So, let us speak of slavery. The American republic inherited slavery from the British empire, in much the same way that it inherited its fiscal poverty, its lack of manufacturing capability, and its primitive infrastructure. We expected to overcome all of these in time. And we would have dealt the same way with slavery, too. At the Constitutional Convention in 1787, Gouverneur Morris attacked slavery wholesale as “a nefarious institution” which had “the curse of heaven . . . where it prevailed.” But the expectation of the Founders was that slavery was a dying institution. So, the Convention turned a blind eye to slavery, even as it insisted that turning that blind eye was not meant, as James Madison said, “to admit in the Constitution the idea that there could be property in men.”
They were, of course, wrong. The explosion of Britain’s Industrial Revolution, built on the production of cotton textiles and the invention of the cotton gin, turned slave-based cotton agriculture into a roaring inferno of profitability. Profitability first erased shame and then stimulated angry self-justifications; and instead of painlessly winking out, slavery had to be exterminated by the force of civil war before it could strangle the life of the republic itself. Even then, we botched the eradication of slavery’s racial legacy through a badly designed Reconstruction. We have paid the price for that ever since.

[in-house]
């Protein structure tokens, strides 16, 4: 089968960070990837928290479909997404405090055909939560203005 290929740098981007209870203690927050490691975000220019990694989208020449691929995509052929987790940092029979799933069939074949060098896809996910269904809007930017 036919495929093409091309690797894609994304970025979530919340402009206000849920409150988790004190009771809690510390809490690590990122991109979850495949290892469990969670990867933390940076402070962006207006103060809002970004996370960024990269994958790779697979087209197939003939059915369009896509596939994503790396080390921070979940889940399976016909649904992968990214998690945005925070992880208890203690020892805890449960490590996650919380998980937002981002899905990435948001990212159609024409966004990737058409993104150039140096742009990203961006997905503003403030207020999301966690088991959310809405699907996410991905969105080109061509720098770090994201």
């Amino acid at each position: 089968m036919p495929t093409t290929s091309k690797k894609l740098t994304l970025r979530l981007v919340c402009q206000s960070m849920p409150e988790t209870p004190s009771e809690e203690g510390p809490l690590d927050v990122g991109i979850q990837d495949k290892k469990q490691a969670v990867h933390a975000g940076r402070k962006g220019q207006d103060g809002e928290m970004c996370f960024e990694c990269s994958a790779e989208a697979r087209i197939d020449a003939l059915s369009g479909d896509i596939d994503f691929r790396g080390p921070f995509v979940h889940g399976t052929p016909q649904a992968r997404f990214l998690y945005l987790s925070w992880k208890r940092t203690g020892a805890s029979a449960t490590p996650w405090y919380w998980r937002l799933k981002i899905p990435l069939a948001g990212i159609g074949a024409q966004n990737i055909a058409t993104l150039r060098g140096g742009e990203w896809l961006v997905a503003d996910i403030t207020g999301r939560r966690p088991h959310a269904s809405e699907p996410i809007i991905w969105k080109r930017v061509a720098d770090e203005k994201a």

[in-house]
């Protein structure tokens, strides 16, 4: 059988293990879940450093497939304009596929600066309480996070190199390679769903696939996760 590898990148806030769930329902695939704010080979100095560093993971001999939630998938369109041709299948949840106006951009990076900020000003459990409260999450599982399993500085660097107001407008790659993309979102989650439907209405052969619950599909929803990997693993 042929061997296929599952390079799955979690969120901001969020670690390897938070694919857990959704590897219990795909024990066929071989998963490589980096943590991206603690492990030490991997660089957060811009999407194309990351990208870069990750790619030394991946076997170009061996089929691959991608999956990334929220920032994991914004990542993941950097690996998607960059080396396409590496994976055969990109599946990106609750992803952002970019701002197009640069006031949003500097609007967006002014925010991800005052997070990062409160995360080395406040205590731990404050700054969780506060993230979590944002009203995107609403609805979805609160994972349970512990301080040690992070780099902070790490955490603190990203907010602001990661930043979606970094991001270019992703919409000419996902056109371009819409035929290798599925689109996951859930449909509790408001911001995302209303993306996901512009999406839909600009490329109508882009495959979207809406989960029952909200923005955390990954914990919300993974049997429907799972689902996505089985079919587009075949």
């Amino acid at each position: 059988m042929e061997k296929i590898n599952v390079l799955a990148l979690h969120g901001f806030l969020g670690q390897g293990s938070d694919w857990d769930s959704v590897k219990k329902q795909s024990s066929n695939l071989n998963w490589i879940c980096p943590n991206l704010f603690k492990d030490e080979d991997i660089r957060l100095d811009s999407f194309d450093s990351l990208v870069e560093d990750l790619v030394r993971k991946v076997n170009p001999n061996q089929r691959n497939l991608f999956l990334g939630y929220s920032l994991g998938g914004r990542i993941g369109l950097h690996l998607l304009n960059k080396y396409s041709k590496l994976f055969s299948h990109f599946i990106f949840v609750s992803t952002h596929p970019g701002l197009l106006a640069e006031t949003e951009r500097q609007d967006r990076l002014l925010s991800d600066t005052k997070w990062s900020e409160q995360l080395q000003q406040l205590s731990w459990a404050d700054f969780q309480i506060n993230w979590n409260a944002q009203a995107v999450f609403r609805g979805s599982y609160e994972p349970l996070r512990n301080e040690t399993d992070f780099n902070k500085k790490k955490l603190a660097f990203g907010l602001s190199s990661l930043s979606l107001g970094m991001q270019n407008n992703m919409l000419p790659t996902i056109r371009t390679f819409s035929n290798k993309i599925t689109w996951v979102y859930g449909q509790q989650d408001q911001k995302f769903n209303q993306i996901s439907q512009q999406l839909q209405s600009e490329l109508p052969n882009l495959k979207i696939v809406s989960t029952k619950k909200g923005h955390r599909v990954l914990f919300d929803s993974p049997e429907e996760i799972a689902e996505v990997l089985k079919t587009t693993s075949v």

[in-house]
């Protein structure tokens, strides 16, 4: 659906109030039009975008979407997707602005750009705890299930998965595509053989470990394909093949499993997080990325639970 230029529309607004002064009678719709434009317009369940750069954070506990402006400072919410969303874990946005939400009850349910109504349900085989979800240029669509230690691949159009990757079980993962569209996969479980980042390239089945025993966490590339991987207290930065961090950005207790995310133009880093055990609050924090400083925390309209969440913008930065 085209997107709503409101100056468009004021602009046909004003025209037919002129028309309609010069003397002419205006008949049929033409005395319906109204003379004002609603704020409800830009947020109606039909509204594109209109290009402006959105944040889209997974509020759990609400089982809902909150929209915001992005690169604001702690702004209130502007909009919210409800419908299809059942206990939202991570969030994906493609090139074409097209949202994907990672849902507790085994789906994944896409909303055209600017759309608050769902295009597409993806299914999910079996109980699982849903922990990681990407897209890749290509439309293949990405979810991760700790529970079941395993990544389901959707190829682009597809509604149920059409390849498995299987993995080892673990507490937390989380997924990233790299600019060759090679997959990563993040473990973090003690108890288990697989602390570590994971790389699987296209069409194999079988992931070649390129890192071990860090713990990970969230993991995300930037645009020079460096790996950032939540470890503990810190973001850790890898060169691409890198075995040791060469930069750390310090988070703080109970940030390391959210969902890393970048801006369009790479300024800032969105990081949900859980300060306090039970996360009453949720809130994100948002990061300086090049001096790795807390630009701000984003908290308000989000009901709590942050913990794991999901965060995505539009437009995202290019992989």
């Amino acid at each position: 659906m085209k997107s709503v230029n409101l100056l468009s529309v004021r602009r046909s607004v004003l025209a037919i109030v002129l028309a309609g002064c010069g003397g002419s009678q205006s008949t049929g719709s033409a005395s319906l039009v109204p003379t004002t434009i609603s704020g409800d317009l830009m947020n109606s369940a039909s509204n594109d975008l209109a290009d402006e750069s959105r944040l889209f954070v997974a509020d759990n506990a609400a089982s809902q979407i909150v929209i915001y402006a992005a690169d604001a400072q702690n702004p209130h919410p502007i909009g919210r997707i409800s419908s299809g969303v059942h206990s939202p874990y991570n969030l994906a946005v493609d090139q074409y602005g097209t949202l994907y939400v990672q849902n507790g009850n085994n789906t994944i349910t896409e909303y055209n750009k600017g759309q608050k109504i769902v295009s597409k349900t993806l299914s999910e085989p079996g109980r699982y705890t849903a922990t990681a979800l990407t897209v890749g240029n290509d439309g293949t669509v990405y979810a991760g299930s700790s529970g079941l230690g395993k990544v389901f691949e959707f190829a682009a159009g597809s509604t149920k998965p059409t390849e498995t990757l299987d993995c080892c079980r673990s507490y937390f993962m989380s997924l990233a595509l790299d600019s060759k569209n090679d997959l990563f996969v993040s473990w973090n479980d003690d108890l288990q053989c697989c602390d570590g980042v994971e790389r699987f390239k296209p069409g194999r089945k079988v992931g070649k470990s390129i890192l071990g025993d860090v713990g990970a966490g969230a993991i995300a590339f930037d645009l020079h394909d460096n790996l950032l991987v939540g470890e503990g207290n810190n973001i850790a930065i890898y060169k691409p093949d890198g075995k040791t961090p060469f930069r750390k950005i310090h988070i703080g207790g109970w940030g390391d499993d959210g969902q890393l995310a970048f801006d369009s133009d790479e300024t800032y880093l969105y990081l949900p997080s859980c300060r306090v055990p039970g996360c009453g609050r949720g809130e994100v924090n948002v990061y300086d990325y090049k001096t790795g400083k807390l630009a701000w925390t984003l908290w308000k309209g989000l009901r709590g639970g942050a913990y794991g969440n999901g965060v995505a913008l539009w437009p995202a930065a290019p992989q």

Allen C. Guelzo, “Preaching A Conspiracy Theory” (Dec 2, 2019)
Guelzo’ whole article is excellent. Thank you,Dr Clark!
The problem with the 1619 date is that it was not the beginning of slavery in the Colonies, quite the contrary as the Jamestown colonists, when they determined that the slaves (captured from a Portuguese slave ship) landed at their town by an English privateer operating under Dutch license had been baptized (a common Roman Catholic practice), they were turned into indentured servants and granted them land when they completed their service. In those days there was no way to return the former slaves to their native lands. The real start of slavery in the colonies was 1654, when Anthony Johnson, a black land owner, used the courts to turn his black indentured servant, John Casor, into a slave. Since this doesn’t fit the American Progressives’ Marxist view of history, their fallback, however inaccurate, is 1619. Funny how messy history is.